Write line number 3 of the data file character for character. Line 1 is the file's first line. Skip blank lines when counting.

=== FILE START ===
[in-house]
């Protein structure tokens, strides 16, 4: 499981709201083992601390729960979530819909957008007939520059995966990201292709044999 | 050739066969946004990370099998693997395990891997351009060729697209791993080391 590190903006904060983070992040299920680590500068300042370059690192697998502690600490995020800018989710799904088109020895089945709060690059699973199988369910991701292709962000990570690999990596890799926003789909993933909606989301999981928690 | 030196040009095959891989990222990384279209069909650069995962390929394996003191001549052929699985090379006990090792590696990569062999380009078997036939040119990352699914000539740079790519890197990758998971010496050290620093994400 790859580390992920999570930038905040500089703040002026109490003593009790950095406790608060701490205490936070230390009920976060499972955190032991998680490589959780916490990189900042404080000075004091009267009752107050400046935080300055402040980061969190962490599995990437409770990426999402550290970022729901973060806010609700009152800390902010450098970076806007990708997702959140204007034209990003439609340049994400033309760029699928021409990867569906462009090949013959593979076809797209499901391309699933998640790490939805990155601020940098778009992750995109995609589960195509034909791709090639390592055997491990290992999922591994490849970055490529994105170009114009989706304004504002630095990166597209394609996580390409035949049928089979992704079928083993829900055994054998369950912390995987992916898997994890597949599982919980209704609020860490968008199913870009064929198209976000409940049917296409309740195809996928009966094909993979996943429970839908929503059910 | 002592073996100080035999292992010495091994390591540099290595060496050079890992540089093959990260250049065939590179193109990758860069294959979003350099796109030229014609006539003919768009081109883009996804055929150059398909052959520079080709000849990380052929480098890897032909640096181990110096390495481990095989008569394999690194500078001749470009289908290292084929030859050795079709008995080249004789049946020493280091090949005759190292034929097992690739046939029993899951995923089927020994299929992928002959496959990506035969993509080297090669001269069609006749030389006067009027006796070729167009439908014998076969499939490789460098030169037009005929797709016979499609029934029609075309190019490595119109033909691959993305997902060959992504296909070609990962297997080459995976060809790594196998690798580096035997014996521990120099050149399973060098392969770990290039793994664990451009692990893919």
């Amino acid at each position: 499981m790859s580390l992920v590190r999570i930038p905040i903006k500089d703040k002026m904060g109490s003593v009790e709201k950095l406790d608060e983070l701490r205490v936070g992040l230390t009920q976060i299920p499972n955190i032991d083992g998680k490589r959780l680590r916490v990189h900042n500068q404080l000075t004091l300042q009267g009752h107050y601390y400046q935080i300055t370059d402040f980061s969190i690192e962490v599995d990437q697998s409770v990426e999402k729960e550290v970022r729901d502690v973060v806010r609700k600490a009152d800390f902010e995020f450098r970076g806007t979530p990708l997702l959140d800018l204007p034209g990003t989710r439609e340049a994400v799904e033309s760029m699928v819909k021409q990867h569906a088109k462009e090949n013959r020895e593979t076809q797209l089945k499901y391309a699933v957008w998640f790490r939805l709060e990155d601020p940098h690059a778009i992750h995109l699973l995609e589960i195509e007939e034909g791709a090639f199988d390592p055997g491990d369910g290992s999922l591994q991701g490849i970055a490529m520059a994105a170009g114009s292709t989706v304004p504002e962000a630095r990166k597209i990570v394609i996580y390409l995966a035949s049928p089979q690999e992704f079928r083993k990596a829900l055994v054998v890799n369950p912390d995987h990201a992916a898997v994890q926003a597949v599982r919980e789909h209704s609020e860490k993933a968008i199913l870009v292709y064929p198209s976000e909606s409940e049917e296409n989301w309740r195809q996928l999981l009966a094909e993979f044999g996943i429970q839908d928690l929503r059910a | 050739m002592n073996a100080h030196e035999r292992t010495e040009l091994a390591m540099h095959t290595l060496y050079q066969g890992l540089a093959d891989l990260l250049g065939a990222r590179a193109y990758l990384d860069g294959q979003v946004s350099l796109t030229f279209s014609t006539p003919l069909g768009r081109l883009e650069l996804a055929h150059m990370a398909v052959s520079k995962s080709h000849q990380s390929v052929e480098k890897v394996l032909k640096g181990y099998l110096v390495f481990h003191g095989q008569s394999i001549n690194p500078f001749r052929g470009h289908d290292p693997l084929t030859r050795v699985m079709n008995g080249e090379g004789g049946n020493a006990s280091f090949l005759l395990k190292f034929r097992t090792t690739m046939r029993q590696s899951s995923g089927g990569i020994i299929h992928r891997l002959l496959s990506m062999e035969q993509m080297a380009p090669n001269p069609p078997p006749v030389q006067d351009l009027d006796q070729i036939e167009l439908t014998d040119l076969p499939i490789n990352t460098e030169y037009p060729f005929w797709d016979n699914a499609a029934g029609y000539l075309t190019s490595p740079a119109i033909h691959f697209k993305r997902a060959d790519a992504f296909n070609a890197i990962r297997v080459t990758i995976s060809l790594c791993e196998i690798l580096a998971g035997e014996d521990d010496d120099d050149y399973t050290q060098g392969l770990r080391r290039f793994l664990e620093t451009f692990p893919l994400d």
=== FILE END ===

């Amino acid at each position: 499981m790859s580390l992920v590190r999570i930038p905040i903006k500089d703040k002026m904060g109490s003593v009790e709201k950095l406790d608060e983070l701490r205490v936070g992040l230390t009920q976060i299920p499972n955190i032991d083992g998680k490589r959780l680590r916490v990189h900042n500068q404080l000075t004091l300042q009267g009752h107050y601390y400046q935080i300055t370059d402040f980061s969190i690192e962490v599995d990437q697998s409770v990426e999402k729960e550290v970022r729901d502690v973060v806010r609700k600490a009152d800390f902010e995020f450098r970076g806007t979530p990708l997702l959140d800018l204007p034209g990003t989710r439609e340049a994400v799904e033309s760029m699928v819909k021409q990867h569906a088109k462009e090949n013959r020895e593979t076809q797209l089945k499901y391309a699933v957008w998640f790490r939805l709060e990155d601020p940098h690059a778009i992750h995109l699973l995609e589960i195509e007939e034909g791709a090639f199988d390592p055997g491990d369910g290992s999922l591994q991701g490849i970055a490529m520059a994105a170009g114009s292709t989706v304004p504002e962000a630095r990166k597209i990570v394609i996580y390409l995966a035949s049928p089979q690999e992704f079928r083993k990596a829900l055994v054998v890799n369950p912390d995987h990201a992916a898997v994890q926003a597949v599982r919980e789909h209704s609020e860490k993933a968008i199913l870009v292709y064929p198209s976000e909606s409940e049917e296409n989301w309740r195809q996928l999981l009966a094909e993979f044999g996943i429970q839908d928690l929503r059910a | 050739m002592n073996a100080h030196e035999r292992t010495e040009l091994a390591m540099h095959t290595l060496y050079q066969g890992l540089a093959d891989l990260l250049g065939a990222r590179a193109y990758l990384d860069g294959q979003v946004s350099l796109t030229f279209s014609t006539p003919l069909g768009r081109l883009e650069l996804a055929h150059m990370a398909v052959s520079k995962s080709h000849q990380s390929v052929e480098k890897v394996l032909k640096g181990y099998l110096v390495f481990h003191g095989q008569s394999i001549n690194p500078f001749r052929g470009h289908d290292p693997l084929t030859r050795v699985m079709n008995g080249e090379g004789g049946n020493a006990s280091f090949l005759l395990k190292f034929r097992t090792t690739m046939r029993q590696s899951s995923g089927g990569i020994i299929h992928r891997l002959l496959s990506m062999e035969q993509m080297a380009p090669n001269p069609p078997p006749v030389q006067d351009l009027d006796q070729i036939e167009l439908t014998d040119l076969p499939i490789n990352t460098e030169y037009p060729f005929w797709d016979n699914a499609a029934g029609y000539l075309t190019s490595p740079a119109i033909h691959f697209k993305r997902a060959d790519a992504f296909n070609a890197i990962r297997v080459t990758i995976s060809l790594c791993e196998i690798l580096a998971g035997e014996d521990d010496d120099d050149y399973t050290q060098g392969l770990r080391r290039f793994l664990e620093t451009f692990p893919l994400d």